Just over a decade ago, David Foster Wallace wrote Roger Federer as Religious Experience for The New York Times. It’s something I, as a Federer fan, have read countless of times. After he wins. After he loses. When I was missing watching him play. Even today, it rings true, and because I have experienced Federer play, it will be a story that I can understand long after Federer retires. The story isn’t so much about analyzing Federer as a player, but rather assessing and reflecting on what it’s like to watch him play.
Justin Jackson is not Roger Federer. But for Northwestern, Justin Jackson will soon be on a pedestal as the most accomplished offensive player ever. And through it all — bowl wins, bowl losses, Top 25 upsets and FCS losses — it has been an absolute joy to watch him play and experience his impact every Saturday.
In the summer of 2016 — my first months in charge here — I stayed in Evanston to cover the football team, give campus tours and take summer classes. But really, I was there for the football.
On the first day of summer media availability, I called my grandpa when walking up to Ryan Field. He’s a lifelong sports fan and, until then, a casual Northwestern fan as well. But as I wound through the tree-lined streets of Evanston, I decided that if I was going to be covering the football team, I’d take him along for the ride as well, even if I watched every game from the press box and he watched from his TV screen.
The walk takes about half an hour. It’s a perfect amount of time to discuss anything, really, but we decided on Northwestern football. Throughout the summer we went through the positions — how Clayton Thorson was expected to be much better as a sophomore, who he would throw to, and who would step up defensively from a unit that lost Dean Lowry, Deonte Gibson and many others.
But no matter what position or what player or whatever Northwestern football-related subject we talked about, it always came back to this:
“Who’s that good runner again?” my grandpa would ask. (He is in his mid-80’s after all.)
“Justin Jackson,” I’d reply.
“Oh yeah, I like that guy.” he’d say.
“He’s gonna break the school record,” I’d tell him.
Over a year later, I still call my grandpa before gamedays — usually on Friday afternoons — and after gamedays — usually Saturday nights after a win and Monday after a loss. And he, just like Northwestern football for the past four years, always comes back to Justin Jackson. And I always tell him Jackson’s going to break the record.
The Justin Jackson jump cut is straight out of a how-to manual that every young aspiring running back should read.
But we’ll get to that later.
Rather, I want to talk about Jackson’s best quality: “brutally consistent,” as Pat Fitzgerald said after the Pinstripe Bowl win last season.
The four yards and a cloud of dust approach fits Jackson perfectly because that’s who he is as a person and a player. He’s brutally consistent in his approach to every run. He’s endlessly patient waiting for holes to open up. You shout “Go! Go!” every time he touches the ball and stretches toward the sideline. But the approach is measured and battle-tested. He waits and waits, and then slivers through a tiny crease — a crease that only he sees and a crease that’s not always according to plan.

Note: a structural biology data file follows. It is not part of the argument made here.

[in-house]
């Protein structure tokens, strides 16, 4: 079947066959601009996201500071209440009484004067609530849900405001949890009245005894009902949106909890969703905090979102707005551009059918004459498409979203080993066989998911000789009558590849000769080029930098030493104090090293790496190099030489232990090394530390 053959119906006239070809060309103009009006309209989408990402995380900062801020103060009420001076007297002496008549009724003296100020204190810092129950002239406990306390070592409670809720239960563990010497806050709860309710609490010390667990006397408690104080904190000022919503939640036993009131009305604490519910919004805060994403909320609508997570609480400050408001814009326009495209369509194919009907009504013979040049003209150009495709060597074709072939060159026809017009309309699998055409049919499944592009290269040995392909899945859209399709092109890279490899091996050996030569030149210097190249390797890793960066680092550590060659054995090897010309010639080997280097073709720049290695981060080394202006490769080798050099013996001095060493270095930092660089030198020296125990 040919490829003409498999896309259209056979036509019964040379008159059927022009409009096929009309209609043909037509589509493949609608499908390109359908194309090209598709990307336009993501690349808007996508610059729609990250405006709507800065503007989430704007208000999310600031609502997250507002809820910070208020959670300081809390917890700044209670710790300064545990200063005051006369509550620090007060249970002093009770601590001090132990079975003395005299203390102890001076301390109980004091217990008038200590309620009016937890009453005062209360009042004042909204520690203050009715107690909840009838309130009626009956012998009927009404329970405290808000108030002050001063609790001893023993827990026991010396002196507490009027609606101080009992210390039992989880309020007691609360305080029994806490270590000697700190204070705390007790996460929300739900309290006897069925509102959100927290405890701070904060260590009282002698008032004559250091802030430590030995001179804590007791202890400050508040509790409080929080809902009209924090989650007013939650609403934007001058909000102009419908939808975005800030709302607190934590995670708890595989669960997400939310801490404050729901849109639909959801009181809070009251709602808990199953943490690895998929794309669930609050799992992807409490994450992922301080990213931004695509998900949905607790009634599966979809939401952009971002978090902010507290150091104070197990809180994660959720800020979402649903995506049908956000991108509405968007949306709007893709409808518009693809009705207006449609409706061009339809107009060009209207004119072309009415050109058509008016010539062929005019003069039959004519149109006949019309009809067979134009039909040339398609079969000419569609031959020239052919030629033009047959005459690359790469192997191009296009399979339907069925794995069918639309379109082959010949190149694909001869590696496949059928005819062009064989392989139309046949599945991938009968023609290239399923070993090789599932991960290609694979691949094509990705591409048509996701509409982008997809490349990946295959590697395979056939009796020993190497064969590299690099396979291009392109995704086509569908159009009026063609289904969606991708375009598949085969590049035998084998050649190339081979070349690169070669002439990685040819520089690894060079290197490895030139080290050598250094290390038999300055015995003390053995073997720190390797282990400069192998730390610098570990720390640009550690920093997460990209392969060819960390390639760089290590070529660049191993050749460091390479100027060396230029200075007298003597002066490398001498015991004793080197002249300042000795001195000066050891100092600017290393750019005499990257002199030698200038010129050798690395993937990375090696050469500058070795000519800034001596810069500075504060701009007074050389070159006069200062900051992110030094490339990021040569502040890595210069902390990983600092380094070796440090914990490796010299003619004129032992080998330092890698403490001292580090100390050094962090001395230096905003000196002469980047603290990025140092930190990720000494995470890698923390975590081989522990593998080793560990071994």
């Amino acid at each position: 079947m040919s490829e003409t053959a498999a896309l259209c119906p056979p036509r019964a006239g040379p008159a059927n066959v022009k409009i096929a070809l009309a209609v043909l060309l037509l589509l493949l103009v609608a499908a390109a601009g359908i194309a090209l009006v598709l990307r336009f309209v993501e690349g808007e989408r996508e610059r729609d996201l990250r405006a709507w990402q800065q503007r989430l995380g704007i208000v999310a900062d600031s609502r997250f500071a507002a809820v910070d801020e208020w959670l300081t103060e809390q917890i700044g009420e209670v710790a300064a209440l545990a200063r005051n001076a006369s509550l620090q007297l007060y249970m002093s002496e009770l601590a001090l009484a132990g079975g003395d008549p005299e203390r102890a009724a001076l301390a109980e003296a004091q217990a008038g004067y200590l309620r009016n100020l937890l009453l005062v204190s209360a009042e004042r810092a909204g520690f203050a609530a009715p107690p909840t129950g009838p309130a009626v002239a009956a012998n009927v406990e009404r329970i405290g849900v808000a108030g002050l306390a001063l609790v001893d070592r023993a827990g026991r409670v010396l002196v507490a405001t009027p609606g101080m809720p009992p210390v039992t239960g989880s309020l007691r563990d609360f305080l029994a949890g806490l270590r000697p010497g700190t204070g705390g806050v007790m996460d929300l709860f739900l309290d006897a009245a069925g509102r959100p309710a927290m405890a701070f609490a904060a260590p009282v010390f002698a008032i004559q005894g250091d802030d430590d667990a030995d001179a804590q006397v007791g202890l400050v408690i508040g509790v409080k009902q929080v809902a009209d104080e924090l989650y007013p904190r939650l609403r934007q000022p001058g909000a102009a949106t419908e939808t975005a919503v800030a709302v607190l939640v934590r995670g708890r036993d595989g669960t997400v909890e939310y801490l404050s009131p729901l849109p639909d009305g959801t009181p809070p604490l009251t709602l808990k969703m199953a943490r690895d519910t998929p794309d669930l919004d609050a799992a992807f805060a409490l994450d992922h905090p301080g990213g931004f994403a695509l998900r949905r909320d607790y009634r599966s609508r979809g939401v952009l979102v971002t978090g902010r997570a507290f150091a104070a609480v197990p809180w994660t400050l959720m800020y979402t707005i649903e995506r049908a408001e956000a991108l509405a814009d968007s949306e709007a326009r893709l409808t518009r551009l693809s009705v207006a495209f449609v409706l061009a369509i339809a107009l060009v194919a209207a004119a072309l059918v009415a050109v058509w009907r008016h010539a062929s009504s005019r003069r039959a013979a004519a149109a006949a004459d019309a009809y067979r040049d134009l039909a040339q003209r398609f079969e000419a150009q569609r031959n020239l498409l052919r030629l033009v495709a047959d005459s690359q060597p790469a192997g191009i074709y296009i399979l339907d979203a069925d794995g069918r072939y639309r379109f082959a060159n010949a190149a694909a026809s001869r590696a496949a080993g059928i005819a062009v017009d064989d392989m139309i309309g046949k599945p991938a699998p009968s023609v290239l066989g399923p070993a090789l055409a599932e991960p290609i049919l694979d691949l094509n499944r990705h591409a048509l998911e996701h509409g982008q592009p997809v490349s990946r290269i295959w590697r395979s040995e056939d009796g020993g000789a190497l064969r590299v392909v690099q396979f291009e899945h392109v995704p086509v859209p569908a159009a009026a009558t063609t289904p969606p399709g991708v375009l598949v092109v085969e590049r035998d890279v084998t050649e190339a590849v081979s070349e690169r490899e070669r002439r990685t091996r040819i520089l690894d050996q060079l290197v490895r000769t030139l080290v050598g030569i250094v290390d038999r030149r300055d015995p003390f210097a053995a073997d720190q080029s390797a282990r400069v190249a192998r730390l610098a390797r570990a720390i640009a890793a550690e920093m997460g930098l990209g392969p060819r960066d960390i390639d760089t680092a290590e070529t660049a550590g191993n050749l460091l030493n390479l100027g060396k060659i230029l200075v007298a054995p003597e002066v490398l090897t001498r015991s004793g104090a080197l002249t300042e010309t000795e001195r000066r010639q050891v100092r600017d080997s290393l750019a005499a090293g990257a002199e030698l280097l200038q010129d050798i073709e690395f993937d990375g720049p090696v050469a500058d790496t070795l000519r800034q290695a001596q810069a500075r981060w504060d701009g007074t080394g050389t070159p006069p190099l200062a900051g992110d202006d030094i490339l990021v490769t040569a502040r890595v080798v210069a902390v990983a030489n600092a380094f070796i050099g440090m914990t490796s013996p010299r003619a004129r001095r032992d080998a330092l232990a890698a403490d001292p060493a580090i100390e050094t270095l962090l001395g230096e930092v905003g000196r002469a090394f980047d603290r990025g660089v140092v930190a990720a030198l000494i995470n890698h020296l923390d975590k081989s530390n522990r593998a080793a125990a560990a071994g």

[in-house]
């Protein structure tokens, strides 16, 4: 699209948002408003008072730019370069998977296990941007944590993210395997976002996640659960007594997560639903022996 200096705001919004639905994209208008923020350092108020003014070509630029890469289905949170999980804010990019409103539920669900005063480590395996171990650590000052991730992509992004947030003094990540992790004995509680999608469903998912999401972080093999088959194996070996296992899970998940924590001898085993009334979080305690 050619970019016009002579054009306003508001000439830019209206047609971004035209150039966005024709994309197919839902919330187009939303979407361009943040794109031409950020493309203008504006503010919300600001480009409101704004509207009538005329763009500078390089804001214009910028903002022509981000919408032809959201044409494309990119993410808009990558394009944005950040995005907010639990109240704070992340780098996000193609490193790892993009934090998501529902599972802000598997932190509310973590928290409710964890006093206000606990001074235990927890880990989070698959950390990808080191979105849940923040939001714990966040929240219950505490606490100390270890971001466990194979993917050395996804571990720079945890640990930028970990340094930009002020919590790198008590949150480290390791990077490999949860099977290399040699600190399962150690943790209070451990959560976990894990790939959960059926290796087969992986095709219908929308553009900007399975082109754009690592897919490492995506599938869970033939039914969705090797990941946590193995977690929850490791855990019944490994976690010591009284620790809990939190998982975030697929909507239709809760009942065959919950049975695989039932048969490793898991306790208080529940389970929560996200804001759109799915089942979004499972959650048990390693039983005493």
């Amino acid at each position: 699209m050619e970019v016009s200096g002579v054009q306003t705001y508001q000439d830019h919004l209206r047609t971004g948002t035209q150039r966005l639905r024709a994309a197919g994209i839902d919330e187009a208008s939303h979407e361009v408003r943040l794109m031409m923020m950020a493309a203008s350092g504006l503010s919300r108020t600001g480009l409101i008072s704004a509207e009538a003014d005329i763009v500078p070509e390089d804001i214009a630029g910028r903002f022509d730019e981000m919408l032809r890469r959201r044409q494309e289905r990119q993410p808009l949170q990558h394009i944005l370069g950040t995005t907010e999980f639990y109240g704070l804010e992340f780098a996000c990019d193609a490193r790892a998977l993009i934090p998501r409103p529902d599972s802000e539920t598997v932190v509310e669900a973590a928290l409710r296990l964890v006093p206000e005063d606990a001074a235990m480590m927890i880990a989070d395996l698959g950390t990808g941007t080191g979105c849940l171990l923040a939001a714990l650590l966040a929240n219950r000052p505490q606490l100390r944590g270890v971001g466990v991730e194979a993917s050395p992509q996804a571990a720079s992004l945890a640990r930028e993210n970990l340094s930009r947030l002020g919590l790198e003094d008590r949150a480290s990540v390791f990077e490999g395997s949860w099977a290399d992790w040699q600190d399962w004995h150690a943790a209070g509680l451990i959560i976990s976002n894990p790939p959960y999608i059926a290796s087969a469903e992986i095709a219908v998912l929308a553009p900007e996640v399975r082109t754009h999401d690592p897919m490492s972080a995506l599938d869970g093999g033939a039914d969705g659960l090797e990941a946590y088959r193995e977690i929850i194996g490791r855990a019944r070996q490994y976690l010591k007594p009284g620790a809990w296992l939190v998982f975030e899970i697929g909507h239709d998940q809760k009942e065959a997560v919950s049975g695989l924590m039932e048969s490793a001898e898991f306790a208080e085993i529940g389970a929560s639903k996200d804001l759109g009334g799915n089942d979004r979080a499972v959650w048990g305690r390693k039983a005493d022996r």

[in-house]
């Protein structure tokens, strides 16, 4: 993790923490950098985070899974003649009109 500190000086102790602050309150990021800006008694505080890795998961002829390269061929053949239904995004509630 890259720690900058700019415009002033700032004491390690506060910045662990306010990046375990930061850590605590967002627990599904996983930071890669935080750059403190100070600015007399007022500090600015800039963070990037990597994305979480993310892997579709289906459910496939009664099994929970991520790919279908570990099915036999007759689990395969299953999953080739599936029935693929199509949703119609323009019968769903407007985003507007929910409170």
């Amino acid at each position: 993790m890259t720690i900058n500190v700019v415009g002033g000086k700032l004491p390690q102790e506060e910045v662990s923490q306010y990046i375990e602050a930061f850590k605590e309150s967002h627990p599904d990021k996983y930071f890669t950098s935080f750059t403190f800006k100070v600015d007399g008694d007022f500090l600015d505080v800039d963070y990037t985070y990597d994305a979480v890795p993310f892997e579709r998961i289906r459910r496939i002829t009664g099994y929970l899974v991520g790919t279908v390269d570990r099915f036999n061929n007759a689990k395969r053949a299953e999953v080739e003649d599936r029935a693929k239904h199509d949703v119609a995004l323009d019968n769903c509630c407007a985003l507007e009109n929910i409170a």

And you’re glad he didn’t “go” when you told him to. Patience is a virtue.
Then he hits the hole, contorting his body around would-be arm-tackles and up to the second level. That’s one part of Justin Jackson at his best. He might be tripped up after four yards. But it’s four yards that few other backs would gain.
Then there are times when the hole never arrives, no matter how long Jackson waits, leaving flailing defenders in his wake. These plays have happened more than enough throughout Jackson’s 935 career carries. But he churns ahead. He makes guys miss in the backfield, turning a loss into a gain, a busted play into a salvaged one.
Having watched almost every single one of Jackson’s runs, though, I’ll be honest with you. The four yard gains are the ones Northwestern loves. It keeps the team on track.
The big plays are the ones that make the Justin Jackson experience unparalleled.
Nine hundred and thirty-five carries are a lot to keep track of. And every once in a while, one of those plays has put Jackson in a one-on-one situation at the second level.
For Northwestern, this is the Jordan with the clock running down, the Gretzky in the shootout, the Brady down a score in the two-minute drill.
This is the thrill for a Northwestern team that hasn’t produced a ton of plays over the past four years. For that one split second in time, it’s Justin Jackson and one other player.
Justin Jackson and one opposing force trying to stop him.
One on one.
Just like it’s supposed to be.
Just like all the drills you do growing up.
All the work you put in trying to be better than the man across from you.
And he eats it up.
and like this
and like this
And it leaves everyone watching like this:
This is Justin Jackson at his finest. The Justin Jackson I’ll remember. It wasn’t these types of runs that have gotten him to these records. It’s these types of runs that have made him running a work of art. When Jackson hangs up his Northwestern cleats for the final time, hopefully after a bowl game victory, we’re going to miss those runs so much.
But for now, we still have time to reminisce. And so Monday afternoon, I’ll call my grandpa up. We’ll talk about the game — who performed well, who didn’t and who’s on the horizon. And inevitably it’ll come to this:
“Who’s that runner I like?”
I can’t wait to tell him what “that runner” does this weekend.